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Training to failure: sudden anxiety and need to rest??

Commented on February 11, 2014
Created February 10, 2014 at 10:33 AM

Once a week I do strength training, consisting of two exercises with a 5/5 cadence to failure. For example, yesterday I did an incline chest press and a leg press on high weight with a 5/5 cadence to failure.

For the last month or so, I've been noticing that a few hours after training I start to feel bad. Yesterdya my body felt numb, I felt a bit disoriented and a bit panicky, and I had an sudden need to rest. This is the fourth time this is happened. This is contrary to before that period, when such a workout session would be energising. I have no idea why this is happening and Im wondering if you have any clues why it would.

A2301f8606e5416d56bdfbb6d3e13132

on February 11, 2014
at 09:59 PM

It sounds like it's okay. The concern with the sports wouldn't be with heart rate, but in fatiguing your highest order fast-twitch muscles further before they are recovered. Considering it's just recreational I wouldn't be too worried about it.

Everyone here has limited information about your life, so it's going to be hard to pinpoint the cause here. You do have a few other things you can try, and a deload week would be an example of something you could try to see if overtraining is in fact an issue.

Reading your OP again, my personal guess would lean towards post-workout nutrition

D8644ecc819aa7fb98ed93eece4befa2

(281)

on February 11, 2014
at 08:58 PM

Ok, sounds great. I'm using Tim Ferriss' Occams Protocol, which is pretty similar. I actually take 14 days between the same exercises. Week A is pulldown / shoulder press, week B is chest press and leg press. But I practice recreational sports most of the days between workouts, which might bump up my heart rate a lot. What do you think of this schedule? I feel comfortable with it, only after the to failure workout I feel very bad.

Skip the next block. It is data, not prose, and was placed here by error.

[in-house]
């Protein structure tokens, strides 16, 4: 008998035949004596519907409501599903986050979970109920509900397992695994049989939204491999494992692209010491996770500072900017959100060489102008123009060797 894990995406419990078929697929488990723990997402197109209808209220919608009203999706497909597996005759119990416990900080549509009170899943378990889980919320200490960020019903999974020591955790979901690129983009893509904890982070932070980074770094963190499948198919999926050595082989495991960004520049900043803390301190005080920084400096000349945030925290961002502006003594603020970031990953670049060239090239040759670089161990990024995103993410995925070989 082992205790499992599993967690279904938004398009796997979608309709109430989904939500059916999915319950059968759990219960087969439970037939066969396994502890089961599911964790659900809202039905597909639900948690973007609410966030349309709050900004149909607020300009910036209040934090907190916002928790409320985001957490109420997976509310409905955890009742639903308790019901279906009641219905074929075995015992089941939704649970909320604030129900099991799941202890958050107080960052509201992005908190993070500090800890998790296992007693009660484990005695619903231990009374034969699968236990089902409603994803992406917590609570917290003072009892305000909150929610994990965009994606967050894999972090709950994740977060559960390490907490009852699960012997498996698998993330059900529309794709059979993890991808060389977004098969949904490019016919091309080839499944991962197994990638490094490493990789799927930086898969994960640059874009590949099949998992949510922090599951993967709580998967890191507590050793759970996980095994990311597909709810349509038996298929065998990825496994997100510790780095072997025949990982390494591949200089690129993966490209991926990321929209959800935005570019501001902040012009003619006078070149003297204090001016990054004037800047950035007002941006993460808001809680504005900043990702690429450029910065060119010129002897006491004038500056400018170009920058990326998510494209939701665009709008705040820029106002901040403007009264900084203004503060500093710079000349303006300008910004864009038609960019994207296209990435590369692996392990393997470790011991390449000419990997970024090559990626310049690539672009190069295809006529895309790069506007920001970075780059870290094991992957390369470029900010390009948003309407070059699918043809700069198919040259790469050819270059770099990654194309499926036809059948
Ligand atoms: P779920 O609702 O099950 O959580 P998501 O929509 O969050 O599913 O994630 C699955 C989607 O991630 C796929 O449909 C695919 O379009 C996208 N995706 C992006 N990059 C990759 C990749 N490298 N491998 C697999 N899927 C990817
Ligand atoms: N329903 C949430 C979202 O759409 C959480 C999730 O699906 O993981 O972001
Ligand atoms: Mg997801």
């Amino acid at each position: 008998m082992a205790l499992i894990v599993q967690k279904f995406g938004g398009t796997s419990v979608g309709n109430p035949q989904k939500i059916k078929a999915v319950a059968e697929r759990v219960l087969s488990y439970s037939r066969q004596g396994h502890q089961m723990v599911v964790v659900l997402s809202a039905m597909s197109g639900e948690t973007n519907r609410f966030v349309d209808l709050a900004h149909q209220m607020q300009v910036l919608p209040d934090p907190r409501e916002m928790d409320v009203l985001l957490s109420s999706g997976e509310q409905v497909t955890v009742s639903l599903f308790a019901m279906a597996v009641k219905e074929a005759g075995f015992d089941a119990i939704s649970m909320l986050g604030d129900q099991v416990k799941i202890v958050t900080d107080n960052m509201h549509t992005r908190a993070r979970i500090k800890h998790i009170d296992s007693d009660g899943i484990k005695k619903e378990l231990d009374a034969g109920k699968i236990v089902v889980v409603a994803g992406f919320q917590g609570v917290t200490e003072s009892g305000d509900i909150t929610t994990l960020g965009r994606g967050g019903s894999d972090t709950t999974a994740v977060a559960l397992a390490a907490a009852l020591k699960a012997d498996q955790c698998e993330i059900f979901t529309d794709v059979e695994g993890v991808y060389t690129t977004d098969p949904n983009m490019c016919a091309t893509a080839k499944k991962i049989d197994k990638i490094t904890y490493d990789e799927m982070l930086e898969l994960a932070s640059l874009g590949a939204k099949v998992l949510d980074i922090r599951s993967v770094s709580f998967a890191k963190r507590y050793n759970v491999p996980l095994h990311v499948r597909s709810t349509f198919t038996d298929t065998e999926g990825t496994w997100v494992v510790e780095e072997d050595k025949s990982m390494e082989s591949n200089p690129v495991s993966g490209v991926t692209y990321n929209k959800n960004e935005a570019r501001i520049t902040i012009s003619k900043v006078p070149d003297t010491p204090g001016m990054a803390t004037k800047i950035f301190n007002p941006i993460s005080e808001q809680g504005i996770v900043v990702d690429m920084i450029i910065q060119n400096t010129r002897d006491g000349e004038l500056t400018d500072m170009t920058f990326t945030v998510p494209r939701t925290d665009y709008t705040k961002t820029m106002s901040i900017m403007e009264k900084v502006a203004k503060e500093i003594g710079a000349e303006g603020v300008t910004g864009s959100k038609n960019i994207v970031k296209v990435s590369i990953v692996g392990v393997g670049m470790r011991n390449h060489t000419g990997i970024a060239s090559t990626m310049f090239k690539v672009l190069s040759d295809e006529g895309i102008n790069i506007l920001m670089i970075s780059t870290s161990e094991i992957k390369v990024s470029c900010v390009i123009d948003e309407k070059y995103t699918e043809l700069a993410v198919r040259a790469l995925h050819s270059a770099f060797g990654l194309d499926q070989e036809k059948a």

3ce6a0d24be025e2f2af534545bdd1d7

(26217)

on February 11, 2014
at 02:11 AM

@daz, I never go to failure -- not because I necessarily think its bad -- I just hate lifting with a partner. Lifting to failure would be a big problem for me.

543a65b3004bf5a51974fbdd60d666bb

(4493)

on February 10, 2014
at 10:08 PM

good advice. some would even go further and say that you never need to train to failure (or is that 'true failure' if they are different)

D8644ecc819aa7fb98ed93eece4befa2

(281)

on February 10, 2014
at 08:25 PM

Thank you for your rely. How much carbs eat you on normal days and who much on inge days?

C39808bffe1667f19f3bd9a2c663e727

(0)

on February 10, 2014
at 08:03 PM

Maarten from my person experience too long low carb disturb thyroid function. It's happens step by step. So to keep hormones balanced i do 1 HUGE carb day once a week.

D8644ecc819aa7fb98ed93eece4befa2

(281)

on February 10, 2014
at 07:59 PM

That's exactly what I do already. After workout I consume a PhD meal - 200g meat, fats and veggies, and a "safe starch" such as white rice. Blood sugar doesn't seem likely. I like the idea of cortisol fluctuations though - but why would this be a problem for the last month, and not before? I've become less stress and more relaxed, if any. Wouldn't that imply a greater resilience to cortisol spikes?

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4 Answers

0
5b9a25a1a676397a25579dfad59e1d7b

(2318)

on February 11, 2014
at 09:21 PM

Agree with CDone. Listen to your body, relax and take some time to recover.

0
A2301f8606e5416d56bdfbb6d3e13132

on February 11, 2014